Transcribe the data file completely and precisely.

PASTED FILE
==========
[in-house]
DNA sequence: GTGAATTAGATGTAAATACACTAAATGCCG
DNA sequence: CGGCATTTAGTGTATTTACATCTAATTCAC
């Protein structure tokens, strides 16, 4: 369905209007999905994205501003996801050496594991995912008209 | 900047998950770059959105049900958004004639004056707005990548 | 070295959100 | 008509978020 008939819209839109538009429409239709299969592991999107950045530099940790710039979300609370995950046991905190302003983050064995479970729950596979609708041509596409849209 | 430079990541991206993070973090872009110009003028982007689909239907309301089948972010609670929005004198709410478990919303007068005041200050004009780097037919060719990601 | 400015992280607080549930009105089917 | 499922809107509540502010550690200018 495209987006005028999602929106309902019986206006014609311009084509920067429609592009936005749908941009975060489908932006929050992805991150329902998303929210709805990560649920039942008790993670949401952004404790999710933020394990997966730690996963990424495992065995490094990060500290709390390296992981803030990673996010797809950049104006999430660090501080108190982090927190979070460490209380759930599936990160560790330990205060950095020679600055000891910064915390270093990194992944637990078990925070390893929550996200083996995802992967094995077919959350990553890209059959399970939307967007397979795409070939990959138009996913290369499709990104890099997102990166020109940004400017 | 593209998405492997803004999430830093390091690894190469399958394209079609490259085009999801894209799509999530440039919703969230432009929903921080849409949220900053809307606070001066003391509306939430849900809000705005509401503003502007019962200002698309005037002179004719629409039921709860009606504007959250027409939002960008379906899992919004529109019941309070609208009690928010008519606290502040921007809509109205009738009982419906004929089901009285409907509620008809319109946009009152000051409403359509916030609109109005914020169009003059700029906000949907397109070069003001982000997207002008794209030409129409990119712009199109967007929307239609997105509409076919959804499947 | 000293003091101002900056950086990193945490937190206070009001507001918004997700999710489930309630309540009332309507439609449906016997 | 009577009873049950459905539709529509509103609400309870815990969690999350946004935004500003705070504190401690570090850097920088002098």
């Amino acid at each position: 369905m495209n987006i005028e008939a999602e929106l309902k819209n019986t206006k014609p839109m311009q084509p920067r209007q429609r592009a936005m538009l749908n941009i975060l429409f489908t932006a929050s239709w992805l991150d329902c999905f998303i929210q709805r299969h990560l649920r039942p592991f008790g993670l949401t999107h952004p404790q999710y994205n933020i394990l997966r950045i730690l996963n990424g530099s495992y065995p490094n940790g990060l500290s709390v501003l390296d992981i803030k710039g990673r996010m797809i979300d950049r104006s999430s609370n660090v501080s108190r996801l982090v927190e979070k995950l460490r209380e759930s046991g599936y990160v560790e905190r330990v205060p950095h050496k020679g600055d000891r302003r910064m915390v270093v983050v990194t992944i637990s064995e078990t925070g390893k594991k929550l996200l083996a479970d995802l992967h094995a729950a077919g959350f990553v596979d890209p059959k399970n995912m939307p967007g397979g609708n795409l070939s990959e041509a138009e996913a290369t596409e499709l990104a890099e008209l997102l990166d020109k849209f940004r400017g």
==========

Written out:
[in-house]
DNA sequence: GTGAATTAGATGTAAATACACTAAATGCCG
DNA sequence: CGGCATTTAGTGTATTTACATCTAATTCAC
């Protein structure tokens, strides 16, 4: 369905209007999905994205501003996801050496594991995912008209 | 900047998950770059959105049900958004004639004056707005990548 | 070295959100 | 008509978020 008939819209839109538009429409239709299969592991999107950045530099940790710039979300609370995950046991905190302003983050064995479970729950596979609708041509596409849209 | 430079990541991206993070973090872009110009003028982007689909239907309301089948972010609670929005004198709410478990919303007068005041200050004009780097037919060719990601 | 400015992280607080549930009105089917 | 499922809107509540502010550690200018 495209987006005028999602929106309902019986206006014609311009084509920067429609592009936005749908941009975060489908932006929050992805991150329902998303929210709805990560649920039942008790993670949401952004404790999710933020394990997966730690996963990424495992065995490094990060500290709390390296992981803030990673996010797809950049104006999430660090501080108190982090927190979070460490209380759930599936990160560790330990205060950095020679600055000891910064915390270093990194992944637990078990925070390893929550996200083996995802992967094995077919959350990553890209059959399970939307967007397979795409070939990959138009996913290369499709990104890099997102990166020109940004400017 | 593209998405492997803004999430830093390091690894190469399958394209079609490259085009999801894209799509999530440039919703969230432009929903921080849409949220900053809307606070001066003391509306939430849900809000705005509401503003502007019962200002698309005037002179004719629409039921709860009606504007959250027409939002960008379906899992919004529109019941309070609208009690928010008519606290502040921007809509109205009738009982419906004929089901009285409907509620008809319109946009009152000051409403359509916030609109109005914020169009003059700029906000949907397109070069003001982000997207002008794209030409129409990119712009199109967007929307239609997105509409076919959804499947 | 000293003091101002900056950086990193945490937190206070009001507001918004997700999710489930309630309540009332309507439609449906016997 | 009577009873049950459905539709529509509103609400309870815990969690999350946004935004500003705070504190401690570090850097920088002098």
């Amino acid at each position: 369905m495209n987006i005028e008939a999602e929106l309902k819209n019986t206006k014609p839109m311009q084509p920067r209007q429609r592009a936005m538009l749908n941009i975060l429409f489908t932006a929050s239709w992805l991150d329902c999905f998303i929210q709805r299969h990560l649920r039942p592991f008790g993670l949401t999107h952004p404790q999710y994205n933020i394990l997966r950045i730690l996963n990424g530099s495992y065995p490094n940790g990060l500290s709390v501003l390296d992981i803030k710039g990673r996010m797809i979300d950049r104006s999430s609370n660090v501080s108190r996801l982090v927190e979070k995950l460490r209380e759930s046991g599936y990160v560790e905190r330990v205060p950095h050496k020679g600055d000891r302003r910064m915390v270093v983050v990194t992944i637990s064995e078990t925070g390893k594991k929550l996200l083996a479970d995802l992967h094995a729950a077919g959350f990553v596979d890209p059959k399970n995912m939307p967007g397979g609708n795409l070939s990959e041509a138009e996913a290369t596409e499709l990104a890099e008209l997102l990166d020109k849209f940004r400017g």